Irritable Lamp in a Garden

This project was created and executed in collaboration with Benjamin Stern, Avi Rudich, Elton Spektor, Tom Scherlis, and Abel Tesfaye for 16–375 Robotics for Creative Practices at Carnegie Mellon University. The project itself was largely self-led with the only prompt: how can we use robotics to create tension and convey emotion.

This project began as an exploration of personifying robots. We thought of making a lamp that would both give and command attention from it’s viewers.

The show itself consisted of three main components: the lamp, the players, and the visitors. Our visitors are invited to enter the ecosystem that the lamp and players already exist in. As the lamp gives every player their turn to perform, by shining light directly on themOur robot stood in the middle and shined light on it’s performers until a viewer interrupted the show.

The Players

In terms of fabrication, we knew that our system of robots would be a conglomeration of lasercut and 3D printed parts. We began thinking of forms and characteristics each robot would take on. Originally we thought of expressions of emotions like laughter and fighting, the concept being that the lamp would be the surveyor and patron of these performances in a garden. from there we found our way to animals both conceptual and literal. These supporting robots eventually played roles in our garden, with our lamp standing in the middle. We repurposed robots from our past show in addition to creating new conceptual robots to take on personas that the lamp would be supervising.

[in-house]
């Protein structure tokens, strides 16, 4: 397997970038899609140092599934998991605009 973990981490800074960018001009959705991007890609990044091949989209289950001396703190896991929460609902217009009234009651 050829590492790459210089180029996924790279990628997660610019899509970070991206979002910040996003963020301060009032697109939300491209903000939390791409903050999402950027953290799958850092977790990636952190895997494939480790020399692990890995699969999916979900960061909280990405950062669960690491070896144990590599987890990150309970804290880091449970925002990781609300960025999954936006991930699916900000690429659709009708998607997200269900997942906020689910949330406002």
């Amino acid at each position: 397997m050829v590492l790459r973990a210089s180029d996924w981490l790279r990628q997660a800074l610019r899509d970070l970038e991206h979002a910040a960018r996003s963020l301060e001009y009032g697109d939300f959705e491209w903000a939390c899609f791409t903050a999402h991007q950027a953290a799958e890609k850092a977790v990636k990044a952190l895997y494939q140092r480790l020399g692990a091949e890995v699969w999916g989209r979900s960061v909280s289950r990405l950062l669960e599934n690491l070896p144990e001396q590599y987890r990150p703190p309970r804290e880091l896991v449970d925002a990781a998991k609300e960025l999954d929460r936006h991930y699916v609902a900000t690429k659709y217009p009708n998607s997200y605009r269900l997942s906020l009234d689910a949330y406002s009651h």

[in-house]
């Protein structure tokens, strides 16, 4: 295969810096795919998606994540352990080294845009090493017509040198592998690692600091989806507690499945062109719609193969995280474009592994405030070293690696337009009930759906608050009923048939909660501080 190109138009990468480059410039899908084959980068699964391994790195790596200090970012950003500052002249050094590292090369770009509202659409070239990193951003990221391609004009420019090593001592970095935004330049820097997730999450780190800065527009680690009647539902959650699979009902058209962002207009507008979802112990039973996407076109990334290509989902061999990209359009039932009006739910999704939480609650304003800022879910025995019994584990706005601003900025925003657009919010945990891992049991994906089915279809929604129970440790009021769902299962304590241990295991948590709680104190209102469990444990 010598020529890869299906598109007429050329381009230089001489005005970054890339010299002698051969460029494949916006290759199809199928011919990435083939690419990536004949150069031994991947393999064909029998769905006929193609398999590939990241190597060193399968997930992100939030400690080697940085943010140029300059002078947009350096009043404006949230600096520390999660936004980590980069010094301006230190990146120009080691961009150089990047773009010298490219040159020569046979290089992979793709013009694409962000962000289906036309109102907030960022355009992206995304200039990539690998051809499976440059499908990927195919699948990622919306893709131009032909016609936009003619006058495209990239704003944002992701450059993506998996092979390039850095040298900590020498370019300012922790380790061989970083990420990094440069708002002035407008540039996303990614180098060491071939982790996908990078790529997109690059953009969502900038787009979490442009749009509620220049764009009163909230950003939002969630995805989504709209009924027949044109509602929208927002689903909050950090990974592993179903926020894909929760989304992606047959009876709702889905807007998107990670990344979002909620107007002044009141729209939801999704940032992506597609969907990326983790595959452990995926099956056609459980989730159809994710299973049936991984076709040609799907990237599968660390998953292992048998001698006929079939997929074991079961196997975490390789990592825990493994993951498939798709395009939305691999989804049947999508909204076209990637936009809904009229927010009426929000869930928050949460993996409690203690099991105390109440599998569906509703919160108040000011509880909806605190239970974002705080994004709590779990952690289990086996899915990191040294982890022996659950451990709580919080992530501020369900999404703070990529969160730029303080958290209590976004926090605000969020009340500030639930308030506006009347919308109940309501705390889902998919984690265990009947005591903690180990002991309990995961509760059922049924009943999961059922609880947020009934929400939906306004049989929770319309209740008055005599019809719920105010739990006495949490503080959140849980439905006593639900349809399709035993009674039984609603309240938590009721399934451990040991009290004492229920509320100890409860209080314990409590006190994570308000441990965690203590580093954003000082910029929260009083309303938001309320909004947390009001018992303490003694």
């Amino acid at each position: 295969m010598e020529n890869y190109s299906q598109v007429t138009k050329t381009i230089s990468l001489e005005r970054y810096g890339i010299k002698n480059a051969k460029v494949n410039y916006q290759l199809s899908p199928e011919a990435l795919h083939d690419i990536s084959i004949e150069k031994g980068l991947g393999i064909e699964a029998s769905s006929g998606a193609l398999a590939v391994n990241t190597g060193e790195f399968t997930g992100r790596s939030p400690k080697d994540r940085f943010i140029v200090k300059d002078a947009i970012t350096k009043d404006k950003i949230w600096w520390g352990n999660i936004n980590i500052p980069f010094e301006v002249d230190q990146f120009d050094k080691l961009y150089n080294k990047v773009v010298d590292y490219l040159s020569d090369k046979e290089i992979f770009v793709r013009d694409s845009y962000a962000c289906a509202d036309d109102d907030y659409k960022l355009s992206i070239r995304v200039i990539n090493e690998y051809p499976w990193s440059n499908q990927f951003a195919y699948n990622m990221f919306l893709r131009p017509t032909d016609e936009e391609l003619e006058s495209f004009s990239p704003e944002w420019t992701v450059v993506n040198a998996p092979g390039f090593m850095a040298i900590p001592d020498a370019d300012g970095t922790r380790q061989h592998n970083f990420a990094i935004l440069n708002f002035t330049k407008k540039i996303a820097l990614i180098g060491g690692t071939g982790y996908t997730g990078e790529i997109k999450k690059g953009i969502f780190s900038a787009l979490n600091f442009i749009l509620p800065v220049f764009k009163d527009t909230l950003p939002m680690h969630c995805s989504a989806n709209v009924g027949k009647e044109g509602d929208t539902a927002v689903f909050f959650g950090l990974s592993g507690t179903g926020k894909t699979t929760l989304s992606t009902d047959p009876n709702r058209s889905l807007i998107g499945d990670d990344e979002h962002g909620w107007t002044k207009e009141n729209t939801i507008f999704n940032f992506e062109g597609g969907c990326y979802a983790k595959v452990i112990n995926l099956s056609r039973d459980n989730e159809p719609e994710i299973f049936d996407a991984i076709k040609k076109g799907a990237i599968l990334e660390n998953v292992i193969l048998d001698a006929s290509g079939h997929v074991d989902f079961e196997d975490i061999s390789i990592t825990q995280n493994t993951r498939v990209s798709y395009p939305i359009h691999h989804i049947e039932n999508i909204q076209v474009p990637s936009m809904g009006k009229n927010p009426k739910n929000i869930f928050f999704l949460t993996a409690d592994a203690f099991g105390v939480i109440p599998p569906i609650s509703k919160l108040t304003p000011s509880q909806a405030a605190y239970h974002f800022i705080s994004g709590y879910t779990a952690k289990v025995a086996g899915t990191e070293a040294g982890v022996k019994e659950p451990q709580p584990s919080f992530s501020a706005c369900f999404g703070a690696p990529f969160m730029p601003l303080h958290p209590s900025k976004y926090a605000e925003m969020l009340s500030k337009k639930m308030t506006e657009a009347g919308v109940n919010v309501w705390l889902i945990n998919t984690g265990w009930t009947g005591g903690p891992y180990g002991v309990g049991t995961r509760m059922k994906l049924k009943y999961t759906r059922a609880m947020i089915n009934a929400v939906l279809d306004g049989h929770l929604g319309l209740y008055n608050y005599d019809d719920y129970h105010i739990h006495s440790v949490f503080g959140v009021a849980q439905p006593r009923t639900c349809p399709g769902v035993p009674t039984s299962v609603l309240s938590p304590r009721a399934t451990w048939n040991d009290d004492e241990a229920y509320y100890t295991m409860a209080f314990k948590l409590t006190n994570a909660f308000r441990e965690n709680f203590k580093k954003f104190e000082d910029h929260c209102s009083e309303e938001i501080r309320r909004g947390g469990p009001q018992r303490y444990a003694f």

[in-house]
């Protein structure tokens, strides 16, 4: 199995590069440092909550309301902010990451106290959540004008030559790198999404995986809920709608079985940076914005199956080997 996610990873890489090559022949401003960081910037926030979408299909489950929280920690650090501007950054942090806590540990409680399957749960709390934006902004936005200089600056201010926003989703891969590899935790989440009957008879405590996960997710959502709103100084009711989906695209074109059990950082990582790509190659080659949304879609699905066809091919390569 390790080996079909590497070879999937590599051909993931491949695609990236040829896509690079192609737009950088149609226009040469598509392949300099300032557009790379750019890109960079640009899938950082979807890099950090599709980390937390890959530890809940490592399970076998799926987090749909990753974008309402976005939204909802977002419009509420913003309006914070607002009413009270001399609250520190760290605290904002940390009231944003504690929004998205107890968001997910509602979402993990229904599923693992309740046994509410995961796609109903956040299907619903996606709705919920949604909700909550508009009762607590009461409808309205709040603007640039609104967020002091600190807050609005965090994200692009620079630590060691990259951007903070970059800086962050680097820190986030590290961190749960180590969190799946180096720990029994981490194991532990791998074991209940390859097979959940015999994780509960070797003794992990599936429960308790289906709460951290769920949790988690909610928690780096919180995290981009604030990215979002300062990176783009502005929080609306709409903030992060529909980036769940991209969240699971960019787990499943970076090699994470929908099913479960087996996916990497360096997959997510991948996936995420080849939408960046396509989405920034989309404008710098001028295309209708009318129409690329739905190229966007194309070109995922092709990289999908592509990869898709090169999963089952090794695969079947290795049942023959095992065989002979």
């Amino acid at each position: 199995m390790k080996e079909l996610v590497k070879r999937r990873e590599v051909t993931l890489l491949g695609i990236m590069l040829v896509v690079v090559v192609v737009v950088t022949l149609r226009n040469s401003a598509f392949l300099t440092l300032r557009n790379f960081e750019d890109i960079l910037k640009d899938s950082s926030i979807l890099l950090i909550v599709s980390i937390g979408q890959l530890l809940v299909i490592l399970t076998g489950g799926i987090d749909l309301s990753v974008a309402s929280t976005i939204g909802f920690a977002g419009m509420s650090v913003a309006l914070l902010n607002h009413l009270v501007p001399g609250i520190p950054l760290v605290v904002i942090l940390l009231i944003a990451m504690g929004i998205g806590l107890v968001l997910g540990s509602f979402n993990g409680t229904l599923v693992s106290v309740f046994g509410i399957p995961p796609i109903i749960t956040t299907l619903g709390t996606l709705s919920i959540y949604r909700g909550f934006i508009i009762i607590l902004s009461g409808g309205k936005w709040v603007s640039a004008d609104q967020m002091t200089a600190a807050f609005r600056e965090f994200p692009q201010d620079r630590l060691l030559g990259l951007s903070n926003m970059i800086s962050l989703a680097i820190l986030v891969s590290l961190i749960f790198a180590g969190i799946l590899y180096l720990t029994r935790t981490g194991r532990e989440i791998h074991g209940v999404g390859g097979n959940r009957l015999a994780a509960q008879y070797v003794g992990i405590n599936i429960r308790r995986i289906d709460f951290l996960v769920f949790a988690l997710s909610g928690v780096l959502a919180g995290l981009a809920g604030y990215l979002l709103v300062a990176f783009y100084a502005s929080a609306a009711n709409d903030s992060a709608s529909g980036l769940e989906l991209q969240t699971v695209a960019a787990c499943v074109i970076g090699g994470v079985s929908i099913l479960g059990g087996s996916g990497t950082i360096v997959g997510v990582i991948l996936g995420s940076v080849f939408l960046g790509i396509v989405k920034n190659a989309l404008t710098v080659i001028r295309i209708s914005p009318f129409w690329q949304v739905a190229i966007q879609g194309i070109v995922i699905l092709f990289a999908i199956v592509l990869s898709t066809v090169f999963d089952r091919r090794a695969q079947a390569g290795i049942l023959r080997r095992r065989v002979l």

kinematic models that inspired the motion of the garden players
these are our garden players


The lamp itself was made of a combination of 3D printed and laser-cut parts. We decided to remain consistent with the two link arms that inspired all of the motion we used, thus our form followed that style as well.

Here is the CAD for the animals:

Here is the CAD for the lamp:

The Mo-Cap Integration

This project coordinates an “intelligent” lamp that can rotate continuously, tilt, turn on/off, and control a set of three background robot automata. The robot senses through a motion capture system setup in the performance gallery. The robot’s control loop is closed through the motion capture system, so it is required for operation. A simple simulator is provided to test the system without a motion capture system, including testing the robot hardware “simulator-in-the-loop” with a simulated mocap system and robot.

As for production, we using motion capture to triangulate where users were so when they “interrupted” , the lamp would know where they were. This took on quite the technical challenge that drove the rest of our project. While we understood this was a risk, by the time the final show came around, the risk was extremely worth it. The point of this project was to create an interactive experience that intrigued and surprised users. The accuracy and reliability of the integration of motion capture and ROS led to great reactions from the audience. While this project implemented challenging tech and somewhat complex construction, it can’t necessarily be said that that was the focus of the performance. In fact, it could be said that the complex tech added another level of wonderment to the performance.

I encourage you to take a look at the GitHub repository:

Final Performance

All in all, the team is satisfied with the result and excited about the opportunity to challenge ourselves. In addition to that the performance led to deeper more nuanced understanding of how tech can be integrated into art.

Collaborative Design and Technology

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